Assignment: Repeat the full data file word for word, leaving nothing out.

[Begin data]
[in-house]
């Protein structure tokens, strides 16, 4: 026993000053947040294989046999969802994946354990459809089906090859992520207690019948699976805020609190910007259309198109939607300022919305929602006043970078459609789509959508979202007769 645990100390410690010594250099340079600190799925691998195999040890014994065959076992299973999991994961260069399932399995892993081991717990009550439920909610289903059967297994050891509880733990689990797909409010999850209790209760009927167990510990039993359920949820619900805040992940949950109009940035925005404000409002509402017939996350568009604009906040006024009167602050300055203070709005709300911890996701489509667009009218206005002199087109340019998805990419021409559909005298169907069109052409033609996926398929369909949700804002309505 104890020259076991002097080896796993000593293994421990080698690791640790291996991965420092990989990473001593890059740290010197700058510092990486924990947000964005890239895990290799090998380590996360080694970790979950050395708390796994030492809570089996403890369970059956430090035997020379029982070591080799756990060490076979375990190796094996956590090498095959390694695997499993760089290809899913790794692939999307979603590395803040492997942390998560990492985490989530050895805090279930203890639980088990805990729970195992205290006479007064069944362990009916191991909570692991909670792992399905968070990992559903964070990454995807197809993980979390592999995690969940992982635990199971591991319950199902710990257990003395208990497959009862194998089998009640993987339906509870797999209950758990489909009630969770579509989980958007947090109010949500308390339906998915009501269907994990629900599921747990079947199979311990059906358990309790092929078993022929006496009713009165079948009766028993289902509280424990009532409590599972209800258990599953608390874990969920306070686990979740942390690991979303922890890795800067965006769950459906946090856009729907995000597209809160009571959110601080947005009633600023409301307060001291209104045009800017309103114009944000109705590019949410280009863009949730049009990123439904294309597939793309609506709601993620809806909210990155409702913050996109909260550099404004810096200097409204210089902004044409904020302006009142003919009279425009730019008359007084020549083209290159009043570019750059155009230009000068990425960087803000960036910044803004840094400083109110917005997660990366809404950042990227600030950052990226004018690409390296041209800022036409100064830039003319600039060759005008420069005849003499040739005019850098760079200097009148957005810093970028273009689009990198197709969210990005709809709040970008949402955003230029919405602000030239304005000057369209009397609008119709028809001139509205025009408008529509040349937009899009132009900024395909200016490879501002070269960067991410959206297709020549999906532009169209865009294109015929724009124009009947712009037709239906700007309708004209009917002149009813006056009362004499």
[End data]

[in-house]
């Protein structure tokens, strides 16, 4: 026993000053947040294989046999969802994946354990459809089906090859992520207690019948699976805020609190910007259309198109939607300022919305929602006043970078459609789509959508979202007769 645990100390410690010594250099340079600190799925691998195999040890014994065959076992299973999991994961260069399932399995892993081991717990009550439920909610289903059967297994050891509880733990689990797909409010999850209790209760009927167990510990039993359920949820619900805040992940949950109009940035925005404000409002509402017939996350568009604009906040006024009167602050300055203070709005709300911890996701489509667009009218206005002199087109340019998805990419021409559909005298169907069109052409033609996926398929369909949700804002309505 104890020259076991002097080896796993000593293994421990080698690791640790291996991965420092990989990473001593890059740290010197700058510092990486924990947000964005890239895990290799090998380590996360080694970790979950050395708390796994030492809570089996403890369970059956430090035997020379029982070591080799756990060490076979375990190796094996956590090498095959390694695997499993760089290809899913790794692939999307979603590395803040492997942390998560990492985490989530050895805090279930203890639980088990805990729970195992205290006479007064069944362990009916191991909570692991909670792992399905968070990992559903964070990454995807197809993980979390592999995690969940992982635990199971591991319950199902710990257990003395208990497959009862194998089998009640993987339906509870797999209950758990489909009630969770579509989980958007947090109010949500308390339906998915009501269907994990629900599921747990079947199979311990059906358990309790092929078993022929006496009713009165079948009766028993289902509280424990009532409590599972209800258990599953608390874990969920306070686990979740942390690991979303922890890795800067965006769950459906946090856009729907995000597209809160009571959110601080947005009633600023409301307060001291209104045009800017309103114009944000109705590019949410280009863009949730049009990123439904294309597939793309609506709601993620809806909210990155409702913050996109909260550099404004810096200097409204210089902004044409904020302006009142003919009279425009730019008359007084020549083209290159009043570019750059155009230009000068990425960087803000960036910044803004840094400083109110917005997660990366809404950042990227600030950052990226004018690409390296041209800022036409100064830039003319600039060759005008420069005849003499040739005019850098760079200097009148957005810093970028273009689009990198197709969210990005709809709040970008949402955003230029919405602000030239304005000057369209009397609008119709028809001139509205025009408008529509040349937009899009132009900024395909200016490879501002070269960067991410959206297709020549999906532009169209865009294109015929724009124009009947712009037709239906700007309708004209009917002149009813006056009362004499």